The fourth row of Figure 3 gives some result for CQT HSF–5 based on estimated pitches. Compared to the result of CQT only (second row), we see that CQTHSF–5 nicely reduces the confusion between Violin and Viola for the solo violin piece, and reinforces the onset timing for the string quartet piece.

Moving forward, we examine the result of the other two pitch-based methods, CQT+Pitch (F) and CQT+Pitch (C), using again estimated pitches. From the last two rows of Table 2, we see that these two methods do not perform better than even the second CQT-only baseline. As these two pitch-based methods take the pitch estimates directly as the model input, we conjecture that they are more sensitive to errors in multi-pitch estimation and accordingly cannot perform well. From the recognition result of the string quartet clip in the third row of Figure 3, we see that the CQT+Pitch (F) method cannot distinguish between similar instruments such as Violin and Viola. This suggests that HSF might be a better way to exploit pitch information.

Finally, out of curiosity, we test our models on a famous pop music (despite that our models are trained on classical music). Figure 4 shows the prediction result for the song Make You Feel My Love by Adele. It is encouraging to see that our models correctly detect the Piano used throughout the song and the string instruments used in the middle solo part. Moreover, they correctly give almost zero estimate for the wind and brass instruments. Moreover, when using the Res-blocks, the prediction errors on clarinet are reduced. When using the pitch-aware model, the prediction errors on Violin and Cello at the beginning of the song are reduced. Besides, Piano timbre can also be strengthened when Piano and the strings play together at the bridge.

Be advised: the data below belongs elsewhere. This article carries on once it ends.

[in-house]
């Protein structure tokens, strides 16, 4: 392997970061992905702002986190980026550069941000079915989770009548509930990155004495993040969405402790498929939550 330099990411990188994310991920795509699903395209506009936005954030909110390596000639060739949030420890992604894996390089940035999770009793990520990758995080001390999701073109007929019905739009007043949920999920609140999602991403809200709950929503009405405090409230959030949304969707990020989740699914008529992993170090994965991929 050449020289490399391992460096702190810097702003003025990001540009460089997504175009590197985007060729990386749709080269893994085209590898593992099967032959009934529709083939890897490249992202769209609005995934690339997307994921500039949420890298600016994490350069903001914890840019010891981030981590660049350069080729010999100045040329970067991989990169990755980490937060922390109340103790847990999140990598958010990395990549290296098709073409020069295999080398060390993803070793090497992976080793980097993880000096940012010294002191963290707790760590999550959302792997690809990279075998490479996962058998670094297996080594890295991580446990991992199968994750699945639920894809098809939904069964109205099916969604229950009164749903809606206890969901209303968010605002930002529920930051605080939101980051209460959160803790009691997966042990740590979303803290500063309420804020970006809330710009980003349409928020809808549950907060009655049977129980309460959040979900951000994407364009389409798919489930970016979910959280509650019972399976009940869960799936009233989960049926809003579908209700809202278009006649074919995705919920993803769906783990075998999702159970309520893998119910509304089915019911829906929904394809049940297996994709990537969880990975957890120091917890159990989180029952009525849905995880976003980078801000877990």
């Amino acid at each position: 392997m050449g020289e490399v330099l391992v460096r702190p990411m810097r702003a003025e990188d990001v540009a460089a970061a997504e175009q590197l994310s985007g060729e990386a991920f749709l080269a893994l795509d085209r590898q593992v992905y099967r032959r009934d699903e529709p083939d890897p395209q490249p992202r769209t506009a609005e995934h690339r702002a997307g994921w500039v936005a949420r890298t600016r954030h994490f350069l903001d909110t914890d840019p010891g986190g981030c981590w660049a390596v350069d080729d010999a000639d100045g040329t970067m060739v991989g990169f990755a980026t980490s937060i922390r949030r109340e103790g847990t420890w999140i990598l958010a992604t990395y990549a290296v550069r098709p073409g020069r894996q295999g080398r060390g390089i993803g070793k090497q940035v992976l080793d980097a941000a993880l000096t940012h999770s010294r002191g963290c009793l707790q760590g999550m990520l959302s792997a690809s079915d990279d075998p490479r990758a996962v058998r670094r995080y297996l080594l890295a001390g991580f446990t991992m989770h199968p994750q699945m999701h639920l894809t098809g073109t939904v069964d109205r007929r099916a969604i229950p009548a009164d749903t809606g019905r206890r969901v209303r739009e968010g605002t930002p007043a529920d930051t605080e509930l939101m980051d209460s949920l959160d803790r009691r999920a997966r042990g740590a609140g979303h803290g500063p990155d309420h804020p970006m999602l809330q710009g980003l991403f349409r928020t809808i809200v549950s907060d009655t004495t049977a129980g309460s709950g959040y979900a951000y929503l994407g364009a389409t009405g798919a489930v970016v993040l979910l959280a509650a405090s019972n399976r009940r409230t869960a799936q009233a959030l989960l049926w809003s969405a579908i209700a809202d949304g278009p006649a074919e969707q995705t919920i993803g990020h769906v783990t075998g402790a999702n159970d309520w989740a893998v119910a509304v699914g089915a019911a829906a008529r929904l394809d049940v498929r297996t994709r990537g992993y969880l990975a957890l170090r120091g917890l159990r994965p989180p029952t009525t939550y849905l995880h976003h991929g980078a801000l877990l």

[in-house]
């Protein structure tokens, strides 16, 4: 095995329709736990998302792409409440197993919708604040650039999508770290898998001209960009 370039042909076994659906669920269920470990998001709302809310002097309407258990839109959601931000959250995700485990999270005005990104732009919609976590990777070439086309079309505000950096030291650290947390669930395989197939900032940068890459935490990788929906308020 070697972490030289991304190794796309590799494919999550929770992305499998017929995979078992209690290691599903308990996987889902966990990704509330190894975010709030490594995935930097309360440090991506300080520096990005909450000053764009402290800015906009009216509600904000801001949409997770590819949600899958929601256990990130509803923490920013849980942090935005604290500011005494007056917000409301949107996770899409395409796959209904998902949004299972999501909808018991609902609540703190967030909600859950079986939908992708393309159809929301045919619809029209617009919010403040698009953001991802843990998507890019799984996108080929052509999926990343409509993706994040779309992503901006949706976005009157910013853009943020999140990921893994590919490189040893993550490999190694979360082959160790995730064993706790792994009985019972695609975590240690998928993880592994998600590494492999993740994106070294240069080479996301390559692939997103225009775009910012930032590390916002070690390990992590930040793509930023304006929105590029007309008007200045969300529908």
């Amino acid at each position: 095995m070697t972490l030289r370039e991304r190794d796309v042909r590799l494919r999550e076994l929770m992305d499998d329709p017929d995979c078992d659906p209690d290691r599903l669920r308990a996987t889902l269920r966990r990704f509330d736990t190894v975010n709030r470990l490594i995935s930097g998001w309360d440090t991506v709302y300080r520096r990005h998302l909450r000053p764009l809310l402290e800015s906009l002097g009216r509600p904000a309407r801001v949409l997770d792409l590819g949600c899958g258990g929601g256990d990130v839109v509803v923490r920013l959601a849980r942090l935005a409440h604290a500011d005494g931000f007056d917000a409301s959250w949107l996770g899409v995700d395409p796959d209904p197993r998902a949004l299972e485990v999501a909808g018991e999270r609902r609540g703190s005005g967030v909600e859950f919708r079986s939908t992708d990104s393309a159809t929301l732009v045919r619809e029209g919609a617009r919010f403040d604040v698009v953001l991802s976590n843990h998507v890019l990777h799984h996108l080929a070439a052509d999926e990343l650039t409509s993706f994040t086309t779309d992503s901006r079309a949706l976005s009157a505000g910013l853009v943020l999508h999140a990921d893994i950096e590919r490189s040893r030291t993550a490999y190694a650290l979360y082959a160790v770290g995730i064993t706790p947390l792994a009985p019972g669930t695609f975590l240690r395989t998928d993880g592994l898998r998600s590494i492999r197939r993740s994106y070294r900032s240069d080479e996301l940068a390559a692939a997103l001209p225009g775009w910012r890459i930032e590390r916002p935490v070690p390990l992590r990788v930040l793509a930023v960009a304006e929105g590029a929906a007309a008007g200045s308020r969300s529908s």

6 Conclusion

In this paper, we have proposed several methods for frame-level instrument recognition. Using CQT as the input feature, our model can achieve 88.7% average F1-score for recognizing seven instruments in the MusicNet dataset. Even better result can be obtained by the proposed pitch-aware models. Among the proposed methods, the HSF-based models achieve the best result, with average F1-score 89.6% and 93.3% respectively when using estimated and ground truth pitch information.

In future work, we will include MedleyDB to our training set to cover more instruments and music genres. We also like to explore joint learning frameworks and recurrent models (e.g., [9, 8, 20]) for better accuracy.

7 Acknowledgement

This work was funded by a project with KKBOX Inc.


  • [1] MIREX multiple fundamental frequency estimation evaluation result, 2017. [Online]
  • [2] Giulio Agostini, Maurizio Longari, and Emanuele Pollastri. Musical instrument timbres classification with spectral features. EURASIP Journal on Applied Signal Processing, 1:5–14, 2003.
  • [3] Kristina Andersen and Peter Knees. Conversations with expert users in music retrieval and research challenges for creative MIR. In Proc. Int. Soc. Music Information Retrieval Conf., pages 122–128, 2016.
  • [4] Jayme Garcia Arnal Barbedo and George Tzanetakis. Musical instrument classification using individual partials. IEEE Trans. Audio, Speech, and Language Processing, 19(1):111–122, 2011.